If you’re brimming with questions, like—How does it work? Wouldn’t the body reject such a large foreign object (and in such a crucial place?)? What keeps it running?—you’re not the only one.

The artificial heart is made by a French company called Carmat, and is designed for people with end-stage biventricular heart failure. That’s when both of the heart’s ventricles—chambers near the bottom of the heart that pull in and push out blood between the lungs and the rest of the body—are too weak to carry out their function.

Like a real heart, the artificial heart has two ventricles. One is for hydraulic fluid and the other for blood, and a membrane separates the two. The blood-facing side of the membrane is made of tissue from a cow’s heart. A motorized pump moves hydraulic fluid in and out of the ventricles, and that fluid moves the membrane to let blood flow through. There are four “biological” valves, thus called because they’re also made from cow heart tissue.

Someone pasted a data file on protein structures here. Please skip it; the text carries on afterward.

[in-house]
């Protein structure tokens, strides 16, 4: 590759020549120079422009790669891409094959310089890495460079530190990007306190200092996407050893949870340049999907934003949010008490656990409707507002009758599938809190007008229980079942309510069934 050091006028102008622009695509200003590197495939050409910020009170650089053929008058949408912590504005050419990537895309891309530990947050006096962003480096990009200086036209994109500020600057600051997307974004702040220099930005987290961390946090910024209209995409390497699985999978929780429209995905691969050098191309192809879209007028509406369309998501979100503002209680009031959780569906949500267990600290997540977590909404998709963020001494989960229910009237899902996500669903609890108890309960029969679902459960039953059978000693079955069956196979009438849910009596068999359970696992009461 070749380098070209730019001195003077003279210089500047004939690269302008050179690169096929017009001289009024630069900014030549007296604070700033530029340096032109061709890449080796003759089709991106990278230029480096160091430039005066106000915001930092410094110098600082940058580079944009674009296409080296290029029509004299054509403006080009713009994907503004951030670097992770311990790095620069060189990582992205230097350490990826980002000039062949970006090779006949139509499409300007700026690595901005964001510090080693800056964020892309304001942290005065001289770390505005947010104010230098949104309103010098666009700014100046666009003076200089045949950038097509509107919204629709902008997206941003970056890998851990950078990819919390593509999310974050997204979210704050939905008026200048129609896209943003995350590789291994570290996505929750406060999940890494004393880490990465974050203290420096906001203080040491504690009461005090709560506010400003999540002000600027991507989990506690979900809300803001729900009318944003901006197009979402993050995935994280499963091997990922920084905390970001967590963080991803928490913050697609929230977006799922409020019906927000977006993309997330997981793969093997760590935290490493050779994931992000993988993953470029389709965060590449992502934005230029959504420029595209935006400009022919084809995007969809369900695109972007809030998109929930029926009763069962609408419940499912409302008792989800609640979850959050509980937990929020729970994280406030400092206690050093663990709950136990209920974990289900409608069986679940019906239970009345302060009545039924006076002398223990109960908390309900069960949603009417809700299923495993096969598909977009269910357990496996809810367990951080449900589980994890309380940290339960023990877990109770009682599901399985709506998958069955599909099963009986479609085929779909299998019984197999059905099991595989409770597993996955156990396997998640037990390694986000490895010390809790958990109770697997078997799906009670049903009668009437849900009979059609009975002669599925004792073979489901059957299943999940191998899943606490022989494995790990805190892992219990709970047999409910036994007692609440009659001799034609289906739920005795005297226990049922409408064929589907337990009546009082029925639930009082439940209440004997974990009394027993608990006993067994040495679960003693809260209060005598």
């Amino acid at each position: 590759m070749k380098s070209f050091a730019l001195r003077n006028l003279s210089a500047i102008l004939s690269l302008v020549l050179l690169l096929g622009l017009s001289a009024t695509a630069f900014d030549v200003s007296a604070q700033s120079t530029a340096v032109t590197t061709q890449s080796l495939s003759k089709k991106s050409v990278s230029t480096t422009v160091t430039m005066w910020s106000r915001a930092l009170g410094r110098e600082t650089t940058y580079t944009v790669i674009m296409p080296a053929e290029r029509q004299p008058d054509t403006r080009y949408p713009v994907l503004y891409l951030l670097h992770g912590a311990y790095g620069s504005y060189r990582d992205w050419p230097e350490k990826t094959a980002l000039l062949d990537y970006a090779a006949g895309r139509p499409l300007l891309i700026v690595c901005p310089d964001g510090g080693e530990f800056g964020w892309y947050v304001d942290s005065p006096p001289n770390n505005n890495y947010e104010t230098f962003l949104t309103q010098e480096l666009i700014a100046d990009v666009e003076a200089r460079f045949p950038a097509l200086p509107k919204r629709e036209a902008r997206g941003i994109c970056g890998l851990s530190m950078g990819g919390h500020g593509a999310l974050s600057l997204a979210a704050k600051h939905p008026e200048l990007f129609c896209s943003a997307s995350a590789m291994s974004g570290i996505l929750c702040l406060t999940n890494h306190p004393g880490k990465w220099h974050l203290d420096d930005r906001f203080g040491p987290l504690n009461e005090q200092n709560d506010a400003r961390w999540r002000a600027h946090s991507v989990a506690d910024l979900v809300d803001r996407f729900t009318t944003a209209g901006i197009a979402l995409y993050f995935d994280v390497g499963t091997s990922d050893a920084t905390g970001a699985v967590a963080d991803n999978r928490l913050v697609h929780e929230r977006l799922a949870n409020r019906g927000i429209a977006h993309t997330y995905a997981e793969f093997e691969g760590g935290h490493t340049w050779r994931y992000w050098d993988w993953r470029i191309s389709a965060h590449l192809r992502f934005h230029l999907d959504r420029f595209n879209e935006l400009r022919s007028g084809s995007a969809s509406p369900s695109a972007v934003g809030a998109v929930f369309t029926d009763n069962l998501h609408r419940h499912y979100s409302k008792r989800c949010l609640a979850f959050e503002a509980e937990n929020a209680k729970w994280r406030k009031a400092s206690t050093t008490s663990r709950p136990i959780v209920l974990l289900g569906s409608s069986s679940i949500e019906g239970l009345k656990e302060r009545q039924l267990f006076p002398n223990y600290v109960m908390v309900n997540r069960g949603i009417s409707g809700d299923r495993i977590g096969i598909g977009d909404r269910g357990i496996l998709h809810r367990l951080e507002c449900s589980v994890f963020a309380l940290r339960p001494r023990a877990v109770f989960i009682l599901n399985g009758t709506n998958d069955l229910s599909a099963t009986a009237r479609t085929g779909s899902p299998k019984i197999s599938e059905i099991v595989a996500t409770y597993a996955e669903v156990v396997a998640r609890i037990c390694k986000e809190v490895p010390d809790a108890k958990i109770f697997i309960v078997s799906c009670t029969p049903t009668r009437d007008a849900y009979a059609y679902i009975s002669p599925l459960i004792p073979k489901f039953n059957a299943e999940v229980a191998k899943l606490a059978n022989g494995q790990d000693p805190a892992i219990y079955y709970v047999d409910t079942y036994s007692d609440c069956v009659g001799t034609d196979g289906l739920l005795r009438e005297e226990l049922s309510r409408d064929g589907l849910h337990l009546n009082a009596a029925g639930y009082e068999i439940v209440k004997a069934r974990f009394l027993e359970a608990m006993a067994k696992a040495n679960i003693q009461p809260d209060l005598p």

Embedded electronics, microprocessors, and sensors automatically regulate responses to the patient’s activity; if, for example, they’re exercising, blood flow will increase, just as it would with a real heart. This is what differentiates Carmat’s product from the artificial heart made by American company SynCardia; theirs is a fixed rate device, meaning once a beat rate is set for the heart, the beats per minute will stay the same regardless of patient activity.

Carmat’s device weighs 900 grams, or just under 2 pounds. This is about three times the weight of the average human heart. Externally, patients carry a small bag of actuator fluid, a controller, and a lithium-ion battery.